Gemstone Clarity Scale


VVG: Very, Very Good - Eye Clean & Loop Clean using 10x Loupe Magnification

VG : Very Good - Eye Clean & with Very, Very Slight inclusions using 10x Loupe Magnification

G: Good - Slight Inclusions that are visible to your Naked Eye

I : Included - Inclusions (blemishes) that are easily seen by your Naked Eye

Translucent: Light will travel through the gem easily, you will see through the gem with minimal distortion.

Opaque: You cannot see through this gemstone, the gem will be solid color, no light transmits through it.

The clarity of a gemstone refers to how clear that gemstone is to your eye. I use a 10X power loupe to grade the gemstones on my website. This means that if I grade a gem VVG Eye clean/loupe clean, that gem is clear as a bell. A VG graded gem will have very, very, slight inclusion, but you will have to use a 10X (10 times your eyesight!) to see it.

An “eye clean” gemstone will command a higher price; it will be much more valuable than a gem that has imperfections.

My clarity scale is the measure that I use on my website to grade all the gems by the severity of blemishes or inclusions that the gemstone may have or have not.

What exactly are Inclusions in a Gemstone? Click on the link below-

What Makes a Gemstone Rare and Valuable?

Color, Clarity, Rarity, Cut (how well proportioned the gem is faceted to catch the light) and the Carat weight. All these factors determine the value of a gemstone.

Color would be the first factor I would look at to set a value on a gemstone. The more intense and vivid the color of the gemstone, the more valuable that gem will be. Stronger colors generally command a higher price, but not always. The customer’s individual color preference, wanting a Light Pink rather than a Hot Pink would be a deciding factor.

Rarity is the gem’s scarceness, as when the mine is exhausted and closed and there are no more. Rare can be a gem being unusual, like a Color Change Garnet. An example of a Rare, Unusual, Scarce, Collectable, Color Change gemstone is Zultanite. Zultanite is mined only in one remote region of Anatolia, Turkey. When the mine is depleted, Zultanite will be invaluable, this gem is a great investment stone.

Click on the link to learn more about Zultanite-

Cut would depend on how well the gemstone has been faceted. An excellent polished, well proportioned, faceted gem will be worth much more than a dull, lopsided, uneven, cut gem.

Shape can play a factor too. A Princess Cut gemstone is worth at least 5 to 10% more than a Round Brilliant because of the popularity of the cut. You have to then take in consideration the other factors, Rarity, Clarity, Color, Carat Weight……all these factors = Value of the gemstone.

Clarity is the measure; the degree a gem is free of inclusions or clarity characteristics. Inclusions are tiny natural birthmarks that nature leaves in the gem and is also a part of the gems identification.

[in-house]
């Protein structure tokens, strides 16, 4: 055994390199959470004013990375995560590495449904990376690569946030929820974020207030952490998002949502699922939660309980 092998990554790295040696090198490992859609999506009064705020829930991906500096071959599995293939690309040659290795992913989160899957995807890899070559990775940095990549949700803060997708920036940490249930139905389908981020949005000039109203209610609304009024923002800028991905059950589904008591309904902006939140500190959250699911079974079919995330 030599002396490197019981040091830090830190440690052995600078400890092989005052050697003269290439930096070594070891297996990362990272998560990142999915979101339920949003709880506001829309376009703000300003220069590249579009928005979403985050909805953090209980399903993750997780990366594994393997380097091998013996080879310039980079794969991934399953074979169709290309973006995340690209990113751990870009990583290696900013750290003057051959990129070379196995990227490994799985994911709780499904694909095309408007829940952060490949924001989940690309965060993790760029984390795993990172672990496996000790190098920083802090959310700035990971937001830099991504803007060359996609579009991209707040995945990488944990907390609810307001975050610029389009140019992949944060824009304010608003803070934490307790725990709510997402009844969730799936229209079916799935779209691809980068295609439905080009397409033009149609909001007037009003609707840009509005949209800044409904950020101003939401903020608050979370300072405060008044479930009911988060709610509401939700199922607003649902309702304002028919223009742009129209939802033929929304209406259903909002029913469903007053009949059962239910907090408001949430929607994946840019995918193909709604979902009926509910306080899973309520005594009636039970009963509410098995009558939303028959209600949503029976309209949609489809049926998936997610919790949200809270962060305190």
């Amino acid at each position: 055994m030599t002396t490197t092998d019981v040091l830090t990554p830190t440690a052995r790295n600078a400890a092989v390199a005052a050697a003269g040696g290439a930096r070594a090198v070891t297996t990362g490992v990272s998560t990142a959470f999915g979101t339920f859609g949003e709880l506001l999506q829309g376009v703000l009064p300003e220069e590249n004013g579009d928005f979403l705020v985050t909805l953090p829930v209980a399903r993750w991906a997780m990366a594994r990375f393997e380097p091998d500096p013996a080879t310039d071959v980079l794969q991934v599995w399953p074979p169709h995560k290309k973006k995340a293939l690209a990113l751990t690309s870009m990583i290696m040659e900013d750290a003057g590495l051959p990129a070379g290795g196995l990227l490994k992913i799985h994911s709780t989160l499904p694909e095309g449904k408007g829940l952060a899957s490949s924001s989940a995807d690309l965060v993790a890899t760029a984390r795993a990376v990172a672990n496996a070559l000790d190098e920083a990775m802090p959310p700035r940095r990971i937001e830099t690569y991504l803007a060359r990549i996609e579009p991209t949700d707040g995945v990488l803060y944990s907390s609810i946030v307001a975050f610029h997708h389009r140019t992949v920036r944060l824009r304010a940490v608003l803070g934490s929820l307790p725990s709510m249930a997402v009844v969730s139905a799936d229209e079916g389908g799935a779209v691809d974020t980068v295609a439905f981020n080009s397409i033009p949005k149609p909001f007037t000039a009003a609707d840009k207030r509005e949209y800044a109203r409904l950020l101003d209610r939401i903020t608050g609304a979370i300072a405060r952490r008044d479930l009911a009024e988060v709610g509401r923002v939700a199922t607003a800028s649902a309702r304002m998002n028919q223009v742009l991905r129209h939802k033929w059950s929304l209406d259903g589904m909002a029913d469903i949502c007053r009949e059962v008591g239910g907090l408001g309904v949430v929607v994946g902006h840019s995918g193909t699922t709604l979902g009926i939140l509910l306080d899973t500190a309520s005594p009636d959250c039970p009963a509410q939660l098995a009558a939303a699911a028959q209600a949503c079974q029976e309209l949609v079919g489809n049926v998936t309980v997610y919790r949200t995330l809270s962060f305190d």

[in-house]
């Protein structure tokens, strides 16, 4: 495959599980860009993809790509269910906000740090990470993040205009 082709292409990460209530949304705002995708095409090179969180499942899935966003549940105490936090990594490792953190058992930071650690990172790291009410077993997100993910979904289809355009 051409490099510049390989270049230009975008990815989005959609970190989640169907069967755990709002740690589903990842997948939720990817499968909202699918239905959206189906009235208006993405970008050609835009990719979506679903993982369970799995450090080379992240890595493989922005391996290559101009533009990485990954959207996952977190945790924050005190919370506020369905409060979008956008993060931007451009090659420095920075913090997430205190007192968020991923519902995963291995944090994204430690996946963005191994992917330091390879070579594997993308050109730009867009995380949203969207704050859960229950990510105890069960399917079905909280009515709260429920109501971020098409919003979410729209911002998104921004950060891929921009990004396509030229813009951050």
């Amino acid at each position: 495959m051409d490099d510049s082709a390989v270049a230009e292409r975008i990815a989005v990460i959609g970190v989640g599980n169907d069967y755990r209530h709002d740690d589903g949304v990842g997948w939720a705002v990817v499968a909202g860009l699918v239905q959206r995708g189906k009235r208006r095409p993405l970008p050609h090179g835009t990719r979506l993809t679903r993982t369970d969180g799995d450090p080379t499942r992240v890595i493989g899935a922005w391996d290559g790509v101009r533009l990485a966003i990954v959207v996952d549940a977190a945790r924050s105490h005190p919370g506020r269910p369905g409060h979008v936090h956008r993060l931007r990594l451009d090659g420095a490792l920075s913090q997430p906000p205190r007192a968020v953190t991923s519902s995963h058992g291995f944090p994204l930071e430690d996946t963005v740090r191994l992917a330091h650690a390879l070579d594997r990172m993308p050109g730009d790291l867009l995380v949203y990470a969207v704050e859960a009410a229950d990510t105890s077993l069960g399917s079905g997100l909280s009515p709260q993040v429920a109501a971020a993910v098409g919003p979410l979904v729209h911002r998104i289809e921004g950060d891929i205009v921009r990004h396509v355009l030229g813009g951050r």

Certain gem species, like an Emerald always contain clarity characteristics, so that would be considered in the evaluation of the Emerald’s value.

What are Enhancements - Treatments of Gemstones?

Mother Nature usually starts a gems treatment. When gems were formed in the earth many years ago, they were exposed to the earth’s heat and some gems to the natural radiation in the ground. Today, most of the Sapphires, Rubies and other gemstones are routinely treated to heat, radiation or some other treatment to enhance their color or clarity. Treatment to gems is a common practice and the treatment used has to be disclosed to the buyer. If no treatment has incurred to a gemstone and it is natural, the value of that gem goes up tremendously.

A treatment of a gemstone is any enhancement to that gem that improves the appearance, be it the color, clarity or phenomena of that gemstone. Treatments are a fairly common practice and you can enjoy the fine beauty and clarity of a treated gem for many years.

Treatment of gemstones has been around since ancient ties. The tomb of Egypt’s Pharaoh Tutankhamen (who died in 1325 BC) had treated gems found in it. 2,000 years ago a Roman book was written about several treatment methods that are still in use today.

So there is nothing wrong or unethical with a treated gemstone, as long as it is properly disclosed and the customer knows what they are buying. Treatments are vital to the jewelry industry making beautiful gems and jewelry more affordable to customers.


Natural: No treatment or procedure other than faceting and polishing.

Unknown: No known treatment specified or aware of.

Heat: A sophisticated heat procedure to affect the desired color and or clarity.

HPHT: High pressure - High Temperature is used to improve a gemstone’s color.

Irradiation: Neurons, gamma rays or beta particles (high energy electrons) are used to enhance a gemstone’s color.

Diffusion: Using chemicals with high temperatures to produce color confined to the surface of the gem.

Oil/Resin Filling: Surface-breaking fissures in a gemstone are filled with colorless oil or resin to improve the gem’s appearance.